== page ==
Sunday Morning Sunflower

(Sunday, 03 August 2008) by Michele Cozzens

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Each day someone asks: “What kind of flowers are those?” The simple answer is: “False Sunflowers.” Here’s the more complicated answer:

Heliopsis helianthoides, False Sunflower or Oxeye Sunflower, is a hearty perennial with several two-to-three-inch golden flowers. It's a member of the daisy family. Native False Sunflower plants grow up to six feet tall in light shade to full sun. They attract nectar-seeking butterflies and birds enjoy the ripe seeds. This is an exceptionally long-blooming flower, (showing color throughout July and August) and the number of plants around our property has multiplied for about 14 years.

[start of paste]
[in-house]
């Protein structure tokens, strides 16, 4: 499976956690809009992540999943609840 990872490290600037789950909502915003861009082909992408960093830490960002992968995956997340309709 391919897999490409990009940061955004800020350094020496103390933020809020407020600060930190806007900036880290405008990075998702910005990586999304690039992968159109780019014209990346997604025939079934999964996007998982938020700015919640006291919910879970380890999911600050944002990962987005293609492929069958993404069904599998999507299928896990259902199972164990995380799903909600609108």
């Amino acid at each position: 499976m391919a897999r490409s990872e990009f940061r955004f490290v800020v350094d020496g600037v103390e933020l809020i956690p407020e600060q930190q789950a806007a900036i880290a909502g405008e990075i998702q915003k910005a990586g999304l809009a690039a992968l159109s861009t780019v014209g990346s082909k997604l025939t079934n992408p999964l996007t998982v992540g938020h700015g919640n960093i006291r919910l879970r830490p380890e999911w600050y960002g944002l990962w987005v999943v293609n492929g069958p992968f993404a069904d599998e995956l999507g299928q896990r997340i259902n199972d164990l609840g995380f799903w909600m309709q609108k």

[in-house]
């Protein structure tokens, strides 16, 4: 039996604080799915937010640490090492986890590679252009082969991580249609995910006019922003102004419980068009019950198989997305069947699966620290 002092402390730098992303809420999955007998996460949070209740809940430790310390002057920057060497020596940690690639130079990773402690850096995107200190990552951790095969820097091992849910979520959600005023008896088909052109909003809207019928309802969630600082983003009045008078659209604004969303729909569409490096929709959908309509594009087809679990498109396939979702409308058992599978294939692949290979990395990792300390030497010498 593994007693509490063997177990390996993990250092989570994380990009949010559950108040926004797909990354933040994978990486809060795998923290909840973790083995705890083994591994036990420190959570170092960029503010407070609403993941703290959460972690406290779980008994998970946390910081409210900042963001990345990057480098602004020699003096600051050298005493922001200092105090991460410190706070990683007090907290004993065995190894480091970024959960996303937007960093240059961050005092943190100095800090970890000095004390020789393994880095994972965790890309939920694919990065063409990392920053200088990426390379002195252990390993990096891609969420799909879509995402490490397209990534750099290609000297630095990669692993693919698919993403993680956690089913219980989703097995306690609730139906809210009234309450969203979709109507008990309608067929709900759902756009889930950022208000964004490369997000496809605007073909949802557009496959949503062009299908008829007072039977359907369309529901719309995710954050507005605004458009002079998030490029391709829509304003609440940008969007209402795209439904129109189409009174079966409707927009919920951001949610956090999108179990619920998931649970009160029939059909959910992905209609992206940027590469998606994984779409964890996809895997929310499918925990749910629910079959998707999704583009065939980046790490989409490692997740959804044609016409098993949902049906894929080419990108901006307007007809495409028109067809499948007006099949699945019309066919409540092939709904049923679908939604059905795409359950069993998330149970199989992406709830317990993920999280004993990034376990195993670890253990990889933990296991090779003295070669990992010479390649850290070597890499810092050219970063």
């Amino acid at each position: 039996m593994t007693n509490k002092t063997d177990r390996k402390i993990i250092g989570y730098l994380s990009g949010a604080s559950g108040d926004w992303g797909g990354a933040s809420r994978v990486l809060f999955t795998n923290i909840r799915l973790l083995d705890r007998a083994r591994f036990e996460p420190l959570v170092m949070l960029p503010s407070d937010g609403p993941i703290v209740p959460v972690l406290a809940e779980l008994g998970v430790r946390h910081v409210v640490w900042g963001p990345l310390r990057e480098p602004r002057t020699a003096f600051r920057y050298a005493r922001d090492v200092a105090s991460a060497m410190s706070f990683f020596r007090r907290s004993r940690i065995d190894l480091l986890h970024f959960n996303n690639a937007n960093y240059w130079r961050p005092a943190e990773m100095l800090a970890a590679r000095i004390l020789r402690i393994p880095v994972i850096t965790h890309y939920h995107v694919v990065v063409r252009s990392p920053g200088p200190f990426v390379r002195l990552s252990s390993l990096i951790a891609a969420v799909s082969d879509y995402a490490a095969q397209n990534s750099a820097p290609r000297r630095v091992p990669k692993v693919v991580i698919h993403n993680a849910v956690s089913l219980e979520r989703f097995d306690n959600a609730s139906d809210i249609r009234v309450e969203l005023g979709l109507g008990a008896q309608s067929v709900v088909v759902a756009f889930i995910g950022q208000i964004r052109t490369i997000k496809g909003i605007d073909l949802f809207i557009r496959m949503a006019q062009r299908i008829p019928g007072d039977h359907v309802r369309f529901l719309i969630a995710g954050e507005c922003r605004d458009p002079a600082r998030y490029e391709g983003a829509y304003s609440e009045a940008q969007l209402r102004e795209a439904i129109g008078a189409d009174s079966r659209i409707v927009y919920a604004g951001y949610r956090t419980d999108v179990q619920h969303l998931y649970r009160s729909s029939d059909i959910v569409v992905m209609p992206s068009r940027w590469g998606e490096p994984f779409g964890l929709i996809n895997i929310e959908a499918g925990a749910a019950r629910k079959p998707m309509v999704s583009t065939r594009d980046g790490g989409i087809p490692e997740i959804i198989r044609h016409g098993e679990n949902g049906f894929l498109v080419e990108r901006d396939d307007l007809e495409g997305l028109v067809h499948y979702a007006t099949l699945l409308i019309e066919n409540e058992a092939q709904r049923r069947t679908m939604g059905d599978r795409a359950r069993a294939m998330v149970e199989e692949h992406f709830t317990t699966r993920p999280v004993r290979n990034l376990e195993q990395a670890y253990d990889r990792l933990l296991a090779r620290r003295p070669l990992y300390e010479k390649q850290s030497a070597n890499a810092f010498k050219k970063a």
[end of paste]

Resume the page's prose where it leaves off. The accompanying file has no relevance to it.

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Each summer I deadhead and spread seeds, and the results have given us a Fiesta of Yellow throughout our gardens. Along with the admirers they also attract hundreds of bees. We walk through a tunnel of these plants several times a day and the bees pay no attention to us. They KNOW what they’re doing.

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